A MODEL OF SELF-REGULATION IN ADOLESCENTS WITH FOOD ALLERGY
Sage, Katherine Scott
The purpose of this research was to test a model explaining how cognitive and emotional factors relate to adolescents' abilities to successfully manage their own food allergies. It was hypothesized that higher scores on cognitive and emotional symptoms scales would predict lower scores in self-regulation of food allergy and in treatment adherence. One hundred and six adolescents with food allergies (ages 12-19) were surveyed, with 61.8% reporting a past experience of anaphylaxis. Utilizing multiple linear regression and path models, results indicate cognitive and emotional variables significantly predict treatment adherence and whether adolescents take more responsibility for food allergy behaviors. Significant findings indicate the older an adolescent, the more they report food allergy self-regulatory behaviors, yet the lower their treatment adherence. Perceived barriers, susceptibility, and severity all significantly impact adolescents' self-regulation and/or treatment adherence. Limitations, clinical implications, and areas of future research are discussed.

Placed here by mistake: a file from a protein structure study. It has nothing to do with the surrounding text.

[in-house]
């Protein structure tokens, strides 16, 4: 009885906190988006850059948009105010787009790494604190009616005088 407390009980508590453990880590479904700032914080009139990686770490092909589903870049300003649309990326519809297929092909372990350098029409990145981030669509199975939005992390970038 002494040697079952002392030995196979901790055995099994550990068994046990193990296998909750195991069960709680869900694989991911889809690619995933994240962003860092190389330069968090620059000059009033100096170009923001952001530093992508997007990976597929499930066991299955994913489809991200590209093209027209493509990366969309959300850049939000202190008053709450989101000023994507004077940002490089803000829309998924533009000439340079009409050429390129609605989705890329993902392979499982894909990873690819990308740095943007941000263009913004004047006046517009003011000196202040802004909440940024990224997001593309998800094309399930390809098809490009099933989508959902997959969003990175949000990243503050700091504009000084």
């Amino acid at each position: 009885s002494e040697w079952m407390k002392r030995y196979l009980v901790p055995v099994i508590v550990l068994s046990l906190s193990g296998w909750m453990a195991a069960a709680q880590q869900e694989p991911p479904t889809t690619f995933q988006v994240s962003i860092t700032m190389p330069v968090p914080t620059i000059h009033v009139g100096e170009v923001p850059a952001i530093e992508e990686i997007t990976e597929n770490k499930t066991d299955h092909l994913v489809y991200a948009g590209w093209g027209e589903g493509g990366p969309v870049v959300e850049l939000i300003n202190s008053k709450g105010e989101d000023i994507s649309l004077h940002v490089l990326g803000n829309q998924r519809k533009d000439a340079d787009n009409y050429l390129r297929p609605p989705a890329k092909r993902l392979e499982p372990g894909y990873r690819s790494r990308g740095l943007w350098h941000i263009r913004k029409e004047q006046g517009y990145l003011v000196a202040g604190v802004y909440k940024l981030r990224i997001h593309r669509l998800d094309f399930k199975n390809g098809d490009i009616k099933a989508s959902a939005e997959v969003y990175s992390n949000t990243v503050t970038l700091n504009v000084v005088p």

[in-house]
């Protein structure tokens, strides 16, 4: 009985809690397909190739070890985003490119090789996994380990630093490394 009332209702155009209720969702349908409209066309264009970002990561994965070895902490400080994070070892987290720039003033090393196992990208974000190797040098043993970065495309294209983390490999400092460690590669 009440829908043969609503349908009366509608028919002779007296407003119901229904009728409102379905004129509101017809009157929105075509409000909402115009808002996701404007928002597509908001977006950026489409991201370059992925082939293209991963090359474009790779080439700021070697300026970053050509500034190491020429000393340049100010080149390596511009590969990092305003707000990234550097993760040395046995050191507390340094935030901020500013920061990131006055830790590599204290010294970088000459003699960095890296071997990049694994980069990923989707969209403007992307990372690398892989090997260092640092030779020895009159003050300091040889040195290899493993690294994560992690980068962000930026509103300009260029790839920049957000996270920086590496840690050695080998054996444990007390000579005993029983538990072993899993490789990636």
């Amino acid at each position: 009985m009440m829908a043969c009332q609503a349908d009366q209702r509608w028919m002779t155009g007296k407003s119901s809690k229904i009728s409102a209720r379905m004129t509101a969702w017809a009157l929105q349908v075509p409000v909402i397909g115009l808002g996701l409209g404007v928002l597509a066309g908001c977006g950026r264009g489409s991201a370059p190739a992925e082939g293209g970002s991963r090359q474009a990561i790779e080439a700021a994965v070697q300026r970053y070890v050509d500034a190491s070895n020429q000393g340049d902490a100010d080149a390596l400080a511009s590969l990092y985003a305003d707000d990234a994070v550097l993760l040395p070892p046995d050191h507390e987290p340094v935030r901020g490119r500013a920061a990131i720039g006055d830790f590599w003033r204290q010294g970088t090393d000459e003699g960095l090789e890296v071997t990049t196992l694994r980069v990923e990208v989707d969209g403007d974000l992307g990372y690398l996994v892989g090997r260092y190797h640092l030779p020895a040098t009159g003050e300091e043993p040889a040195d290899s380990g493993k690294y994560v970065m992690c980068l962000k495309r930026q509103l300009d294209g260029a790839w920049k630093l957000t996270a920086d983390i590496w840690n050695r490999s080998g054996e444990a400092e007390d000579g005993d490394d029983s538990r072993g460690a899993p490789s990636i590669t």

Sage, Katherine Scott. (January 0008). A MODEL OF SELF-REGULATION IN ADOLESCENTS WITH FOOD ALLERGY (Doctoral Dissertation, East Carolina University). Retrieved from the Scholarship. (http://hdl.handle.net/10342/8753.)
Sage, Katherine Scott. A MODEL OF SELF-REGULATION IN ADOLESCENTS WITH FOOD ALLERGY. Doctoral Dissertation. East Carolina University, January 0008. The Scholarship. http://hdl.handle.net/10342/8753. July 28, 2021.
Sage, Katherine Scott, “A MODEL OF SELF-REGULATION IN ADOLESCENTS WITH FOOD ALLERGY” (Doctoral Dissertation., East Carolina University, January 0008).
Sage, Katherine Scott. A MODEL OF SELF-REGULATION IN ADOLESCENTS WITH FOOD ALLERGY [Doctoral Dissertation]. Greenville, NC: East Carolina University; January 0008.
East Carolina University